In reaction to today’s U.S. GDP release, the U.S. dollar eased back slightly after it had staged a bounce the day before. As my colleague Matt Weller reported earlier, the first estimate of second-quarter growth for the world’s largest economy came in at 4.1% annualized, the highest rate since 2014.
The big moves have occurred in the stock markets with index futures tumbling in overnight trading, before bouncing back slightly. The stock market losses have been triggered by the recent sharp falls in government bond prices, which have helped to push yields higher.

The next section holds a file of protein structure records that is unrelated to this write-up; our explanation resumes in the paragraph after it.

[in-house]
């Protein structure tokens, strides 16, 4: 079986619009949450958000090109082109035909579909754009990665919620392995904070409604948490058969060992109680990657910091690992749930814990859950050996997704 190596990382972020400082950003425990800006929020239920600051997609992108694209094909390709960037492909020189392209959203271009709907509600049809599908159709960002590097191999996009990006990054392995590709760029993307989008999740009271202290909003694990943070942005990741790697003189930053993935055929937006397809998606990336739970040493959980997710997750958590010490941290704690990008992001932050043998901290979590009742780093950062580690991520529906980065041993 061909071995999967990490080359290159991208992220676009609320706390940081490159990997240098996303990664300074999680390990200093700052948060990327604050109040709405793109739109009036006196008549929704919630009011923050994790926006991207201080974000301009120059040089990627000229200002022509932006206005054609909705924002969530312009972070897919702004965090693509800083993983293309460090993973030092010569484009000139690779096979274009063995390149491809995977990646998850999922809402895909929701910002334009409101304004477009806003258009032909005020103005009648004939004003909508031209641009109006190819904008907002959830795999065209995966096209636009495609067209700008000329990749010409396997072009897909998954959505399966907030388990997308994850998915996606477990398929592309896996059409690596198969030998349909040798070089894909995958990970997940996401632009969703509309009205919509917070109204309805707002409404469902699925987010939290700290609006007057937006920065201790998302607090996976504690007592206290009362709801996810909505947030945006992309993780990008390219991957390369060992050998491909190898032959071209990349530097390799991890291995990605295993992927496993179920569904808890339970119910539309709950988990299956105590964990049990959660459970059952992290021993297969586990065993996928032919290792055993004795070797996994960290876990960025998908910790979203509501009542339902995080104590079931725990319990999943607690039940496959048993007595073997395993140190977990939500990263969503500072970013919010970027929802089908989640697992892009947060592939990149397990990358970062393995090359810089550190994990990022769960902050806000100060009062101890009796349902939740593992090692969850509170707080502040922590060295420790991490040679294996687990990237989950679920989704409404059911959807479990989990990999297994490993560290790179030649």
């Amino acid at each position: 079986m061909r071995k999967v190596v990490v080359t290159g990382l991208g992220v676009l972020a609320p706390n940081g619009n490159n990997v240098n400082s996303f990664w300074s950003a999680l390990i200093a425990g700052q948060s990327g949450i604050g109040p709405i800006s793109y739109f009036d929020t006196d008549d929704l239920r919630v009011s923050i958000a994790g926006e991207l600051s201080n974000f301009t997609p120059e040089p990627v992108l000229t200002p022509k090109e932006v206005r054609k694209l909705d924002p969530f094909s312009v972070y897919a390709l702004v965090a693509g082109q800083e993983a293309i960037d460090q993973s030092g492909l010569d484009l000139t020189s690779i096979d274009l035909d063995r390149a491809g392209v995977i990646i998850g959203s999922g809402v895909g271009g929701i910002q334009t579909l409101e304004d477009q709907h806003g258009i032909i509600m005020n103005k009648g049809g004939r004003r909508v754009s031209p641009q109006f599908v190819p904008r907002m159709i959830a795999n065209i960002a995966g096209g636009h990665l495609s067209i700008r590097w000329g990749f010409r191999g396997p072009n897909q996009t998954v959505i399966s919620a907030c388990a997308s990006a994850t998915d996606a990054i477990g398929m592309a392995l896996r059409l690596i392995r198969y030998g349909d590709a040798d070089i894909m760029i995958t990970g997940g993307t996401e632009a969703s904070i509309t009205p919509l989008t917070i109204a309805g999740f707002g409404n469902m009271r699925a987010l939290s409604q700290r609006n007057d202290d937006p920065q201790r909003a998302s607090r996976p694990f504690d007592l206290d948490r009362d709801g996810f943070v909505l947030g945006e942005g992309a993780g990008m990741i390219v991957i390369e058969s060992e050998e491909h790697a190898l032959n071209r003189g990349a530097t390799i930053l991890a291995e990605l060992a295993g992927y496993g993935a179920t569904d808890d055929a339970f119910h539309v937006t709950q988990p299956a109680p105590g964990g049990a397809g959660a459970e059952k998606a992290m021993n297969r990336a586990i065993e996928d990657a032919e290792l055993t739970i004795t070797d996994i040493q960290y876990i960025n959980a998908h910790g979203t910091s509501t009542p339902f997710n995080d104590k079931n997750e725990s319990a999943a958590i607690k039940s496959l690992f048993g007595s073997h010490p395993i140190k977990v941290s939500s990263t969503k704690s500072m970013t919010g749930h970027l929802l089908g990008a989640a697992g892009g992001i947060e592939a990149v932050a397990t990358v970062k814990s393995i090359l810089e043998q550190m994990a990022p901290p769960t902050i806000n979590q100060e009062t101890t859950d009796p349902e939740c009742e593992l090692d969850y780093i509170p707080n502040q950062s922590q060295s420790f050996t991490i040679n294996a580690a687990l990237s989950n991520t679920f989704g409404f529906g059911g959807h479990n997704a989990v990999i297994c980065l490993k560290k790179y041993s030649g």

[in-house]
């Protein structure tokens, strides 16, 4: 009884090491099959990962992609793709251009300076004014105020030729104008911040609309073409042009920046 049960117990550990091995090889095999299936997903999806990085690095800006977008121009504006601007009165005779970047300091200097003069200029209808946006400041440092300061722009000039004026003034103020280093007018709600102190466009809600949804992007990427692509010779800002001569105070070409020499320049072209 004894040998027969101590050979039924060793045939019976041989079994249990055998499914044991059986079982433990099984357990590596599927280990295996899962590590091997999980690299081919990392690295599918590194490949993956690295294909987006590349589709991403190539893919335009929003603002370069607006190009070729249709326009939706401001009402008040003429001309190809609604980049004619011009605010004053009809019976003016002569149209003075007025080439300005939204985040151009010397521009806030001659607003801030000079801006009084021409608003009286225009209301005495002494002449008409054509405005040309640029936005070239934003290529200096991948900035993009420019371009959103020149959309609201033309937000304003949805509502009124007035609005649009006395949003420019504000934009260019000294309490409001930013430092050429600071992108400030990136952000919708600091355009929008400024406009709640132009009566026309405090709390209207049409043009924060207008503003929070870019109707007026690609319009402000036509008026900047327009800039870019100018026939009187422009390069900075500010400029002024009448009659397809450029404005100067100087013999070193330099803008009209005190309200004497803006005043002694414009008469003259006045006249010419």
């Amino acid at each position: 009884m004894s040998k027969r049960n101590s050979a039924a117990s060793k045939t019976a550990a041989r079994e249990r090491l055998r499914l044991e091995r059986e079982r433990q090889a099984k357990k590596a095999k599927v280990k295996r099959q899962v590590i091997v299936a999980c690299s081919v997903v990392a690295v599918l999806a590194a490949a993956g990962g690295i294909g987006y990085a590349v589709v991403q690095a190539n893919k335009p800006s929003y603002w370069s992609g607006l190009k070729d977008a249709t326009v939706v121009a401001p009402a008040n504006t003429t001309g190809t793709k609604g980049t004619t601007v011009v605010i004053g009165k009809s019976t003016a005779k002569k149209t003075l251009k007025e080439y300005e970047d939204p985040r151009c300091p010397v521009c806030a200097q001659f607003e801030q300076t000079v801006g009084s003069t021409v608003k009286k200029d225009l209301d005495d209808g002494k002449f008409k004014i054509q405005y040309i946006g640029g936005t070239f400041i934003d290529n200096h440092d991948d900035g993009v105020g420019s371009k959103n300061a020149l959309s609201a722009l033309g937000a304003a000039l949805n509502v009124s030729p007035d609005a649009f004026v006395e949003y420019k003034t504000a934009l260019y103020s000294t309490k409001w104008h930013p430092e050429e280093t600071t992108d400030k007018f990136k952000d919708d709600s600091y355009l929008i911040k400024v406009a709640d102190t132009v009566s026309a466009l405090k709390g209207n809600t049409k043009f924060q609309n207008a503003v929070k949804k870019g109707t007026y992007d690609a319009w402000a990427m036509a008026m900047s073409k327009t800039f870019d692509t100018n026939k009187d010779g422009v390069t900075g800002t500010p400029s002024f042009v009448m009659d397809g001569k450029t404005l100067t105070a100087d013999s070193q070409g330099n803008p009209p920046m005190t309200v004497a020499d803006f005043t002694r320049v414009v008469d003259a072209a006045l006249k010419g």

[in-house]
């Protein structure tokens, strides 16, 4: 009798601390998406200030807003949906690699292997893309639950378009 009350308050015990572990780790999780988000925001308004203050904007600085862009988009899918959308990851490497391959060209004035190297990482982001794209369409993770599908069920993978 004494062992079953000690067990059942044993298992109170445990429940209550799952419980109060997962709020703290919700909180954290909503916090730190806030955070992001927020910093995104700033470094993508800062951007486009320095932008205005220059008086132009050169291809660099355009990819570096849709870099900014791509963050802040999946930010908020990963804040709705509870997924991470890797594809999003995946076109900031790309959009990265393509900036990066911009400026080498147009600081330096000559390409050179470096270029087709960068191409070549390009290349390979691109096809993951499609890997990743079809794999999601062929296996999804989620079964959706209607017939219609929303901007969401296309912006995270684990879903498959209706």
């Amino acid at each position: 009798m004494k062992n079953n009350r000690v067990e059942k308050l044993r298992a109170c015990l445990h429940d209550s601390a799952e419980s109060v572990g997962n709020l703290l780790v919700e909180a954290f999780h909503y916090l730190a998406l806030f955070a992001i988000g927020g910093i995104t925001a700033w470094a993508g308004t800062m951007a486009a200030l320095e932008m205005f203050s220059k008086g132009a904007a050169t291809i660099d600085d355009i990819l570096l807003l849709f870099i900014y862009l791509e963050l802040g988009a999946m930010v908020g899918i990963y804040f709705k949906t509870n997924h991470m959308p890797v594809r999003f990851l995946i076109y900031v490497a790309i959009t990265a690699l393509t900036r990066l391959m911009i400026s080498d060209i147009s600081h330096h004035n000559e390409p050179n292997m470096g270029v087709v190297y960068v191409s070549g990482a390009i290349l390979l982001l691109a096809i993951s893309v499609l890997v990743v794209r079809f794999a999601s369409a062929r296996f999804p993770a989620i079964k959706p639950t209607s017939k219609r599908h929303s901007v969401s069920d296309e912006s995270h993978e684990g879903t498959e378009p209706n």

Chinese data shrugged off as equity markets edge slightly lower; sterling under pressure as pressure on May mounts; central banks event sees Fed, ECB, BoJ and BoE heads join panel discussion; German GDP and inflation data get us off to an underwhelming start.